Detective 1:  So, she gets out of the car with you and starts walking this direction.

Lee Rodarte: I was in the car.

Detective 1:  You were in the car, but she got out.

Lee Rodarte: Yes.

Detective 1:  Now you’re in the front seat. So, she gets out of the back seat and starts walking towards, or in the direction of, not necessarily paralleling San Jose, but she’s walking towards 295 or down towards that entrance area, um, and then she has her phone and you thought she was calling somebody.

Lee Rodarte: Um, she was, she had it in her hand and it looked like, I mean, I couldn’t tell if she was texting or not or anything…

Detective 1:  But she had her phone out.

Lee Rodarte: She had her phone out and she was looking at it. And then, uh, it looked like she was going to put it up to her ear and then the green truck came around …

Detective 1:  Okay.

Lee Rodarte: And

Detective 1:  So how long do you think, um, it was between the time she got out and started using her phone and that green truck pulled up?

Lee Rodarte: Um, maybe five minutes.

Detective 1:  Okay, so wow. So, if she called somebody, they got there in five minutes to pick her up.

Lee Rodarte: I mean, like I said it looked like she, she was going to call somebody and that’s when the green truck came around and she got in.

Detective 1:  Okay. Okay. She gets in the truck. What happened at that point?

Lee Rodarte: Um, they drove back around, kind of looped around a little bit

Detective 1:  Which way did they drive?

Lee Rodarte: So, she was say, here. The green truck comes here, and then kind of like, loops around, and it looked like, I guess they exited that way and at that point I left.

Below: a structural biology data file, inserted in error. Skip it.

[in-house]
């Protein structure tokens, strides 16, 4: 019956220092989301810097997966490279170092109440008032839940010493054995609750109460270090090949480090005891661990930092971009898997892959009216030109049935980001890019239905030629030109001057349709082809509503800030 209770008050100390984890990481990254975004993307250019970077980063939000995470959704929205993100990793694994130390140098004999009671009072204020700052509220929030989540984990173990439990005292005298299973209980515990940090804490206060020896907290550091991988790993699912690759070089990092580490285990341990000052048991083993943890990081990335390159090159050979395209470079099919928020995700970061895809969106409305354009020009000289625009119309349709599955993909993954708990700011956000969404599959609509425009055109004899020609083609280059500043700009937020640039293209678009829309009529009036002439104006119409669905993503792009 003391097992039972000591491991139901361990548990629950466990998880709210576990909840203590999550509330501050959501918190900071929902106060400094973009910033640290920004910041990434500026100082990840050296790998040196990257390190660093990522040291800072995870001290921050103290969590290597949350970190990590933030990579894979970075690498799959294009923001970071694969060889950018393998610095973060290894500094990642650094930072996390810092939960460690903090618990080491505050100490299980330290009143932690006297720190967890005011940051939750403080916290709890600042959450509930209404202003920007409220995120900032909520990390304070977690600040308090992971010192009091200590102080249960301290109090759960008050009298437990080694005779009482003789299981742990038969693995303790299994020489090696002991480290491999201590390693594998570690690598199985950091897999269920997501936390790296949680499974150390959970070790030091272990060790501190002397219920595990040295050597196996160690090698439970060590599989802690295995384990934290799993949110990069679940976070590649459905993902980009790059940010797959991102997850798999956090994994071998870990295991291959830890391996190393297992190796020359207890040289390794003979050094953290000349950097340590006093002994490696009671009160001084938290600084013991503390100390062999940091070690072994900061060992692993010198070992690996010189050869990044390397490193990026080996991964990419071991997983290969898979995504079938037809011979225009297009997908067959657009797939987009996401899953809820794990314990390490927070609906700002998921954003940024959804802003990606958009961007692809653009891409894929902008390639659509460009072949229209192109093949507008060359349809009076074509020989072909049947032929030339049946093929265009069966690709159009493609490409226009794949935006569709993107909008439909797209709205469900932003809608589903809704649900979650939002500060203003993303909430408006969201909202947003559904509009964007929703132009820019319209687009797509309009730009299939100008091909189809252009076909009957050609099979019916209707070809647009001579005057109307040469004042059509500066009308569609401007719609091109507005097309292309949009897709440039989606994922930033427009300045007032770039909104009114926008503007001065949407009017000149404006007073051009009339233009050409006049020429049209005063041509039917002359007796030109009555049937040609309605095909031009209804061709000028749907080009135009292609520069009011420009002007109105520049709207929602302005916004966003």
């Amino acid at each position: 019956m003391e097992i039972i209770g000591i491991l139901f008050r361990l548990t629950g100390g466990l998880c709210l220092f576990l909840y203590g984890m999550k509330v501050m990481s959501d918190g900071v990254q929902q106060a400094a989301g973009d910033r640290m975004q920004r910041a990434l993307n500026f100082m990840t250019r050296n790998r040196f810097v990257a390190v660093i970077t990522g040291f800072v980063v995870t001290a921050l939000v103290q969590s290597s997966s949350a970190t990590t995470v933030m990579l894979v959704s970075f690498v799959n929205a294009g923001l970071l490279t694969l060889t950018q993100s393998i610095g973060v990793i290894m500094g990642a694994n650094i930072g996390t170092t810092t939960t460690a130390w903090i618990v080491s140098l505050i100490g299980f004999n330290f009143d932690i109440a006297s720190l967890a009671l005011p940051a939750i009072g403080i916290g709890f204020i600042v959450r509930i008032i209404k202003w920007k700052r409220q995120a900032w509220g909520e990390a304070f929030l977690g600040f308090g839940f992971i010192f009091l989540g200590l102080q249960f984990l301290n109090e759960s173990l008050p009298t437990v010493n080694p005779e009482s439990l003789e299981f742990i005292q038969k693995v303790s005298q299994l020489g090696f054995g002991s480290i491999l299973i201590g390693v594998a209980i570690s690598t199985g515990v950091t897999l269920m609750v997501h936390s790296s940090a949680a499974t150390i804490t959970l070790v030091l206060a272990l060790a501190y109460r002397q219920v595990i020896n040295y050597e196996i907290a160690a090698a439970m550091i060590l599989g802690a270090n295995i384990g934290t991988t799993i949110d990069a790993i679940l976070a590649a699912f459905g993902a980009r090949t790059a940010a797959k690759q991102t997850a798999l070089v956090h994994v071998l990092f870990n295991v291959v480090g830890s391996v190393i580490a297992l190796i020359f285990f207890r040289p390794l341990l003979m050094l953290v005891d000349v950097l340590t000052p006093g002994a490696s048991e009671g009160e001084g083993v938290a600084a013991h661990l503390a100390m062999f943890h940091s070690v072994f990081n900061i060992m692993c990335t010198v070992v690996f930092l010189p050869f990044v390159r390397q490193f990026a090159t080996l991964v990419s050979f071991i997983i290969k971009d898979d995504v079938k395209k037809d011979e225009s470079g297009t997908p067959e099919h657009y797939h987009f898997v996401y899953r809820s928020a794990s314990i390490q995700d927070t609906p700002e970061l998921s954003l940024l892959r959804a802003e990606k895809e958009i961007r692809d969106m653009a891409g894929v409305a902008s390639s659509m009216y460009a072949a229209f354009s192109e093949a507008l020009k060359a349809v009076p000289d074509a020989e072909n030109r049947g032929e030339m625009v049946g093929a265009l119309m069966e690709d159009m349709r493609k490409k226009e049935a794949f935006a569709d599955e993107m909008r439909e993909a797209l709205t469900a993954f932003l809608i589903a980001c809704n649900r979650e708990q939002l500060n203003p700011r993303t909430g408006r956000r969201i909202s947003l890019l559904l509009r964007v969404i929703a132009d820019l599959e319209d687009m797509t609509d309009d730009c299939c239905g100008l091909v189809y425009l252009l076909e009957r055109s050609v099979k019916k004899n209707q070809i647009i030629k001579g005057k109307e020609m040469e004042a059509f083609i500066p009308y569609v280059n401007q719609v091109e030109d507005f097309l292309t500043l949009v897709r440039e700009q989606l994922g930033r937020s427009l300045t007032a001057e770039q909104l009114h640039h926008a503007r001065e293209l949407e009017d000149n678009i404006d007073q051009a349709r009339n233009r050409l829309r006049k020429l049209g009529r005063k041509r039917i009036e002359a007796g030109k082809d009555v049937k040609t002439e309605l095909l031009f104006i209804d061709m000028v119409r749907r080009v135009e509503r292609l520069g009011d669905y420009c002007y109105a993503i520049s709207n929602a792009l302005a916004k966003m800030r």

Detective 2: They exited going which way down [inaudible]?

Lee Rodarte: Um, toward [inaudible]. I guess to leave the, uh…

Detective 1:  So, they come out of the back side of this bank, like this way…

Lee Rodarte: Yeah.

Detective 1:  Towards Clair and San Jose.

Lee Rodarte: Yeah.

Detective 1:  And then you pull out. Which way do you go?

Lee Rodarte: Um, I go around and then go out…

Detective 1:  The same way.

Lee Rodarte: The same way, yeah.

Detective 1:  And where do you go from there?

Lee Rodarte: From there, I go home.

Detective 1:  Go straight home.

Detective 2: Tell me your route that you went.

Lee Rodarte: Uh, 295 all the way to Peach Blvd, Peach Blvd to Grove Park.

Detective 1:  How long does that usually take you? Depending on traffic obviously.

Lee Rodarte: Mmm… [inaudible] I think it usually takes me about 25 minutes or so.

Detective 1:  Okay. What happened to your neck?

Lee Rodarte: That was self-inflicted, actually.

Detective 1:  Why?

Lee Rodarte: I just been having a hard time, uh, I couldn’t…

Detective 2: To your neck?

Lee Rodarte: Yeah and [displays arm]

Detective 2: What did you use?

Lee Rodarte: A knife.

Detective 2: When did you do that?

Lee Rodarte: Um.. sometime in July.

Detective 2: You did that in July and it’s still…

Lee Rodarte: Yeah.

Detective 2:  Bloody-ish.

Lee Rodarte: Well, it’s, I kind of peel the scab here and there at work. [inaudible] stuff like that. I peeled it last night working.  Um, this was coming off a bit today, so I peeled that a little bit.

Detective 1:  Okay, let me see.

Lee Rodarte: But this and this was the same night. This one was just a lot worse…

Detective 1:  Yeah.

Lee Rodarte: Than this one was.

Detective 1:  Okay, and this was in July?

Lee Rodarte: Yeah.

Detective 1:  Like a few weeks back?

Lee Rodarte: Yeah.

Detective 1:  Okay. Okay. So, who, could you see who the person in the truck was?